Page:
25 schools and 25 creative professionals will join forces to devise and deliver innovative and creative projects that explore the key themes of Cynefin: Black, Asian and Minority Ethnic Wales.
A new curriculum will be introduced in Welsh schools in 2022 to teach children about racism and the contributions of Black, Asian and Minority Ethnic communities. This follows the recommendations of the Black, Asian and Minority Ethnic Communities, Contributions and Cynefin in the New Curriculum Working Group set up by the Welsh Government to look at how the contributions of Black, Asian and Minority Ethnic Communities through history have been taught in schools.
“It’s very important our new curriculum reflects the true diversity of our population and learners understand how this diversity has shaped Wales,” said Kirsty Williams MS, Minister for Education. “I’m looking forward to seeing the results of this work and how schools and creative professionals will work together to explore the contributions of Black, Asian and Minority ethnic individuals and communities to modern day Wales and beyond.”
Since its inception in 2015, the Arts Council of Wales’ ‘Creative learning through the arts’ project has examined ways of putting creativity at the heart of the new curriculum, and recently recruited creative professionals to work in Welsh schools to look at ways of exploring the history and development of Wales as a multicultural society.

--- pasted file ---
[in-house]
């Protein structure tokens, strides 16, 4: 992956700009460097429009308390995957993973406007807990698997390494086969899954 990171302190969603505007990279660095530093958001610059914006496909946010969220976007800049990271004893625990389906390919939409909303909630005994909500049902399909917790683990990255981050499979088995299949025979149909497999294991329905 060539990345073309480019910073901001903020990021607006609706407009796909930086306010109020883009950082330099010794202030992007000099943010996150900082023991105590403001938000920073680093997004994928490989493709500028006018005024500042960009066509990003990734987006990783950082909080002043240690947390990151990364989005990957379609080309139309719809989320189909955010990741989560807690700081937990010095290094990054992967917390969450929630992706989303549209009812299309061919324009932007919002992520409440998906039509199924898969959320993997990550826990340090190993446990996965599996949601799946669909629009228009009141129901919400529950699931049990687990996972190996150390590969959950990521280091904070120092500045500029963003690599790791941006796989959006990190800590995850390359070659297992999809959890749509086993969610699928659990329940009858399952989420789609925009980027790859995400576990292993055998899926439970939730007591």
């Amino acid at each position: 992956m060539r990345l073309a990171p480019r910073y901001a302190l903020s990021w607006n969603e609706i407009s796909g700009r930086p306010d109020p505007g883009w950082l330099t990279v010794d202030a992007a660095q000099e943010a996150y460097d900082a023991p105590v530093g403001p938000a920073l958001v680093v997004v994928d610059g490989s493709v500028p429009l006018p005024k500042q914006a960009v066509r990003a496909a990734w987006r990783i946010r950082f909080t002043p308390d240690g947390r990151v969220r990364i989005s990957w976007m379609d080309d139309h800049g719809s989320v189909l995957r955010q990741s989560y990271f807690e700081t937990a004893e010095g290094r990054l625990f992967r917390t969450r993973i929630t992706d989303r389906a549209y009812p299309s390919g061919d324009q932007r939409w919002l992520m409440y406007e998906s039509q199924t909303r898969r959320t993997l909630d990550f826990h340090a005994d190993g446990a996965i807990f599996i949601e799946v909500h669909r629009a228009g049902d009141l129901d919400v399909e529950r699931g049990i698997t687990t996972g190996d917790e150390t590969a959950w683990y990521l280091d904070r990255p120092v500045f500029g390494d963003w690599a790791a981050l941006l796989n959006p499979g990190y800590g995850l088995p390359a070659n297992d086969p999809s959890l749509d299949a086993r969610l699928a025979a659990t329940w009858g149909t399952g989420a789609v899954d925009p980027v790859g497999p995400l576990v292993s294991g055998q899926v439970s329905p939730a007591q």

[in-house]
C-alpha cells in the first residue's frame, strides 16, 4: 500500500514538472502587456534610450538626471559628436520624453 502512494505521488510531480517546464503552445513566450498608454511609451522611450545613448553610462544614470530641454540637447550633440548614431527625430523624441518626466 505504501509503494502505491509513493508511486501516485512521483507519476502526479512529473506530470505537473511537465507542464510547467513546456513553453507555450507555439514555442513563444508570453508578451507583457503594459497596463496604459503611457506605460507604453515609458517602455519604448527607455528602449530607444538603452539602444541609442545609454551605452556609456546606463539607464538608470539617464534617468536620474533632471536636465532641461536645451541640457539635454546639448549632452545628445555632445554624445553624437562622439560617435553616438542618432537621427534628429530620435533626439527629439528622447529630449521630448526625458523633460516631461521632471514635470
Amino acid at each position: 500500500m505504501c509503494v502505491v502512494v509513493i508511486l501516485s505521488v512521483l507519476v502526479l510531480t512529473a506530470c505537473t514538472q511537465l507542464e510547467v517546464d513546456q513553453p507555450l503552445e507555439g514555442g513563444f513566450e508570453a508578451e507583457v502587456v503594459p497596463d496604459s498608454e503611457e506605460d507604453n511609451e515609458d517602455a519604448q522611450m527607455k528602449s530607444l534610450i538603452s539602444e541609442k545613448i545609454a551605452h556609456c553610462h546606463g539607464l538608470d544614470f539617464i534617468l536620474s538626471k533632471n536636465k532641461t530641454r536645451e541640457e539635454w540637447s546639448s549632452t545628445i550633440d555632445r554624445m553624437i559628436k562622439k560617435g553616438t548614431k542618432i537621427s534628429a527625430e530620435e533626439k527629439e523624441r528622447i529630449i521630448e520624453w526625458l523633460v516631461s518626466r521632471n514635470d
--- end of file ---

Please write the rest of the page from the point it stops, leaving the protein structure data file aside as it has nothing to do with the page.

“This project would have been really beneficial to me as a young black kid in a predominantly white school so I’m hoping to bring that nuance, and that different voice that the kids might not be used to,” said multi-disciplinary artist Joseph Roberts, one of the Arts Council of Wales’ selected creative practitioners.
The twenty-five creative practitioners will now work with schools on creative partnerships and projects to enhance the quality of teaching and learning.
“Cynefin: Black, Asian and Minority Ethnic Wales draws upon the strengths of the Lead Creative Schools Scheme that has helped schools explore new ideas and approaches to teaching and learning over the last six years,” said Nick Capaldi, Chief Executive of the Arts of Council Wales. “I am delighted that we are now also able to contribute in this way to the new curriculum’s increased emphasis on truly reflecting the diversity of Wales’ population and the impact of this on Wales’ past and future.”
To find out more about the Arts Council of Wales, visit their website here.
Header image: Bevin Magama in Adamsdown Primary.